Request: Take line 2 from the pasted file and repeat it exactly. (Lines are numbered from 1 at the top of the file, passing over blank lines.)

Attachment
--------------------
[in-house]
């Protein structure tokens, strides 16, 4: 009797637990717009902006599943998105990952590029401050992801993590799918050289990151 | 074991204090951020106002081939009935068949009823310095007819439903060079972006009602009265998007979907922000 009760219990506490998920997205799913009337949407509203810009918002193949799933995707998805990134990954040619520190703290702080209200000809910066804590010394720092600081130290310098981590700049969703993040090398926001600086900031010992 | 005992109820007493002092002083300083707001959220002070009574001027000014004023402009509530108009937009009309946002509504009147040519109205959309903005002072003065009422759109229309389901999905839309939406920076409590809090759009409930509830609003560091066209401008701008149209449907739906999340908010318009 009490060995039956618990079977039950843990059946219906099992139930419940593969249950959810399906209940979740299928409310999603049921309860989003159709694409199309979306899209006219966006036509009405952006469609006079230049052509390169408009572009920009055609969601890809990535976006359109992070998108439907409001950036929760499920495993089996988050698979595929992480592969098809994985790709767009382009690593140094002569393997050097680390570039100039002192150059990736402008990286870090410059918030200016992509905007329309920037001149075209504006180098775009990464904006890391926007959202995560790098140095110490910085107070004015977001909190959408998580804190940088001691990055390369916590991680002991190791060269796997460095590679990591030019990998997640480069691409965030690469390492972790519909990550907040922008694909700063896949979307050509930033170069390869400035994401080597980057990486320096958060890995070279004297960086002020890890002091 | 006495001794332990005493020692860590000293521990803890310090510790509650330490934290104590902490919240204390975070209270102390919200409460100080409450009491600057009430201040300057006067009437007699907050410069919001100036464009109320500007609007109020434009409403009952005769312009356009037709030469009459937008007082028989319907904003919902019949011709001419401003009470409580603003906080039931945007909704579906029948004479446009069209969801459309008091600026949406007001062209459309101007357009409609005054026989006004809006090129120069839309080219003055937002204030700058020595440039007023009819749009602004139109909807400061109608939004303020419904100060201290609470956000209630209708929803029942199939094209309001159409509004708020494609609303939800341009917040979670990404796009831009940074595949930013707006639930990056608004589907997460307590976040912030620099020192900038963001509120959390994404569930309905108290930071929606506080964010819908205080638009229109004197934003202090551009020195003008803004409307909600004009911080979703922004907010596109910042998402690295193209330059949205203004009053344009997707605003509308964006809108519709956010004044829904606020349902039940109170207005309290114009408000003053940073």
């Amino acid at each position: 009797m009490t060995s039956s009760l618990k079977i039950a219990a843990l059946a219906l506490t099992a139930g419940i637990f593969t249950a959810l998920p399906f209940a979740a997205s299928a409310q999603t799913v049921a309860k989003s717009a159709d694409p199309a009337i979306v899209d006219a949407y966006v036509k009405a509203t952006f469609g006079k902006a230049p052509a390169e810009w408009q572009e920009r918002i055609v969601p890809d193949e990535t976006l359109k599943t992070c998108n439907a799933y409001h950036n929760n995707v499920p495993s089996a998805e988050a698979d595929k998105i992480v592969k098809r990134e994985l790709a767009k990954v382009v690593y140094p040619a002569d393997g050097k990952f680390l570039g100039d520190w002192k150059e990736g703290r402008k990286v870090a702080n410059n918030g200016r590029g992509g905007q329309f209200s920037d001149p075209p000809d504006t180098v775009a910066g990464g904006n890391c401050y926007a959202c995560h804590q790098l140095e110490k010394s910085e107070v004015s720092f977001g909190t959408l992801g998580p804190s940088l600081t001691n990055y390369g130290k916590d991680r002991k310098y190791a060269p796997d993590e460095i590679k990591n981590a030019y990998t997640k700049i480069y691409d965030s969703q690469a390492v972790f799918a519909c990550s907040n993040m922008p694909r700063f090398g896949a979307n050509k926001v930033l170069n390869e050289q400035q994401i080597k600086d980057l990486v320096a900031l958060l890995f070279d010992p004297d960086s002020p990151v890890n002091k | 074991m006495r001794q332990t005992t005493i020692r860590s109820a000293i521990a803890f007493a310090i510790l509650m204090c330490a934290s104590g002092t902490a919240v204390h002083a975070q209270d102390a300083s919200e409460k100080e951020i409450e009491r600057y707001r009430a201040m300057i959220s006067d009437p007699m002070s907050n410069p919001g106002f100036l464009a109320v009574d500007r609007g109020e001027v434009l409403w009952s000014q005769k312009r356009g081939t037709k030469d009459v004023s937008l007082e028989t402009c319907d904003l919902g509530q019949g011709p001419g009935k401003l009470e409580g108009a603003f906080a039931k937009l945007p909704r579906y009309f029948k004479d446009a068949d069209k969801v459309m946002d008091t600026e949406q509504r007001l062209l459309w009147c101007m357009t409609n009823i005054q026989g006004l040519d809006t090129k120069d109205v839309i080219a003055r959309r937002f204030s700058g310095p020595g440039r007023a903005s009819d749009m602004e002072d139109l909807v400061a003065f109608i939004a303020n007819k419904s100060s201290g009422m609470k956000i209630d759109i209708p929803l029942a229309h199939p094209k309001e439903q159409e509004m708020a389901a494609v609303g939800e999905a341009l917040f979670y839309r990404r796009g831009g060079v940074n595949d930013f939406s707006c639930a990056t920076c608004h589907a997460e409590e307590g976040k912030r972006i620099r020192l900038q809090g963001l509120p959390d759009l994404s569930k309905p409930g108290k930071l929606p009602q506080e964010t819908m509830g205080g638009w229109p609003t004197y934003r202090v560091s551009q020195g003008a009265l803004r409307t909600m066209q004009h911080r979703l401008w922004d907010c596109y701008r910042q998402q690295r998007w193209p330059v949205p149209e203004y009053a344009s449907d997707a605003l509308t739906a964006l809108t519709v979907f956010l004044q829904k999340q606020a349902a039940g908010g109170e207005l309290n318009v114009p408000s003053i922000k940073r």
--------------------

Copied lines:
């Protein structure tokens, strides 16, 4: 009797637990717009902006599943998105990952590029401050992801993590799918050289990151 | 074991204090951020106002081939009935068949009823310095007819439903060079972006009602009265998007979907922000 009760219990506490998920997205799913009337949407509203810009918002193949799933995707998805990134990954040619520190703290702080209200000809910066804590010394720092600081130290310098981590700049969703993040090398926001600086900031010992 | 005992109820007493002092002083300083707001959220002070009574001027000014004023402009509530108009937009009309946002509504009147040519109205959309903005002072003065009422759109229309389901999905839309939406920076409590809090759009409930509830609003560091066209401008701008149209449907739906999340908010318009 009490060995039956618990079977039950843990059946219906099992139930419940593969249950959810399906209940979740299928409310999603049921309860989003159709694409199309979306899209006219966006036509009405952006469609006079230049052509390169408009572009920009055609969601890809990535976006359109992070998108439907409001950036929760499920495993089996988050698979595929992480592969098809994985790709767009382009690593140094002569393997050097680390570039100039002192150059990736402008990286870090410059918030200016992509905007329309920037001149075209504006180098775009990464904006890391926007959202995560790098140095110490910085107070004015977001909190959408998580804190940088001691990055390369916590991680002991190791060269796997460095590679990591030019990998997640480069691409965030690469390492972790519909990550907040922008694909700063896949979307050509930033170069390869400035994401080597980057990486320096958060890995070279004297960086002020890890002091 | 006495001794332990005493020692860590000293521990803890310090510790509650330490934290104590902490919240204390975070209270102390919200409460100080409450009491600057009430201040300057006067009437007699907050410069919001100036464009109320500007609007109020434009409403009952005769312009356009037709030469009459937008007082028989319907904003919902019949011709001419401003009470409580603003906080039931945007909704579906029948004479446009069209969801459309008091600026949406007001062209459309101007357009409609005054026989006004809006090129120069839309080219003055937002204030700058020595440039007023009819749009602004139109909807400061109608939004303020419904100060201290609470956000209630209708929803029942199939094209309001159409509004708020494609609303939800341009917040979670990404796009831009940074595949930013707006639930990056608004589907997460307590976040912030620099020192900038963001509120959390994404569930309905108290930071929606506080964010819908205080638009229109004197934003202090551009020195003008803004409307909600004009911080979703922004907010596109910042998402690295193209330059949205203004009053344009997707605003509308964006809108519709956010004044829904606020349902039940109170207005309290114009408000003053940073």